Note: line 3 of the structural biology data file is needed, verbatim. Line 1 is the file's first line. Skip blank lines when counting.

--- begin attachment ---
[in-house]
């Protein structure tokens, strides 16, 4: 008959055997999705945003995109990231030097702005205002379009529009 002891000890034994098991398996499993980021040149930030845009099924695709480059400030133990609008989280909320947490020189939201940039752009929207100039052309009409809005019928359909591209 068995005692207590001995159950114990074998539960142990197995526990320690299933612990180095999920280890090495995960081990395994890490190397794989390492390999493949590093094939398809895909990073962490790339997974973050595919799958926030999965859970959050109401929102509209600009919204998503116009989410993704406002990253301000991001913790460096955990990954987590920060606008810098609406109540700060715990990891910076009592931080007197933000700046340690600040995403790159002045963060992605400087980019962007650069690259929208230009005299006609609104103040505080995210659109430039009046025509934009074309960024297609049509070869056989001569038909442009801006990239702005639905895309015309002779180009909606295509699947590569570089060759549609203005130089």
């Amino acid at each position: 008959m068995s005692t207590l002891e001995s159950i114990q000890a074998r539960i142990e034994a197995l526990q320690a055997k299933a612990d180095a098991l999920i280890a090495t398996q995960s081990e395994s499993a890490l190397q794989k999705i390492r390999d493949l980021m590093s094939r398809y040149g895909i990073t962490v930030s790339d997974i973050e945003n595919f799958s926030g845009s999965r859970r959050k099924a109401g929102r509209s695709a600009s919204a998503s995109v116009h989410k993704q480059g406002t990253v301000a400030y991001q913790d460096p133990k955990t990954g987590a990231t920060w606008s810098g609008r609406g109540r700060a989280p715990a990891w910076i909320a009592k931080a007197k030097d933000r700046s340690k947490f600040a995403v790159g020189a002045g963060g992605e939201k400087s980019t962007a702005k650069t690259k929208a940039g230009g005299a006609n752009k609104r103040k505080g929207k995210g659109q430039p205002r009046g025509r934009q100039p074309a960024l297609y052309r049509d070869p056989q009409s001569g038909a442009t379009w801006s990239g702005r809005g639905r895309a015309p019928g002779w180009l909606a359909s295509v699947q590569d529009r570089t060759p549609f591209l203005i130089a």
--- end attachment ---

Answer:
């Amino acid at each position: 008959m068995s005692t207590l002891e001995s159950i114990q000890a074998r539960i142990e034994a197995l526990q320690a055997k299933a612990d180095a098991l999920i280890a090495t398996q995960s081990e395994s499993a890490l190397q794989k999705i390492r390999d493949l980021m590093s094939r398809y040149g895909i990073t962490v930030s790339d997974i973050e945003n595919f799958s926030g845009s999965r859970r959050k099924a109401g929102r509209s695709a600009s919204a998503s995109v116009h989410k993704q480059g406002t990253v301000a400030y991001q913790d460096p133990k955990t990954g987590a990231t920060w606008s810098g609008r609406g109540r700060a989280p715990a990891w910076i909320a009592k931080a007197k030097d933000r700046s340690k947490f600040a995403v790159g020189a002045g963060g992605e939201k400087s980019t962007a702005k650069t690259k929208a940039g230009g005299a006609n752009k609104r103040k505080g929207k995210g659109q430039p205002r009046g025509r934009q100039p074309a960024l297609y052309r049509d070869p056989q009409s001569g038909a442009t379009w801006s990239g702005r809005g639905r895309a015309p019928g002779w180009l909606a359909s295509v699947q590569d529009r570089t060759p549609f591209l203005i130089a």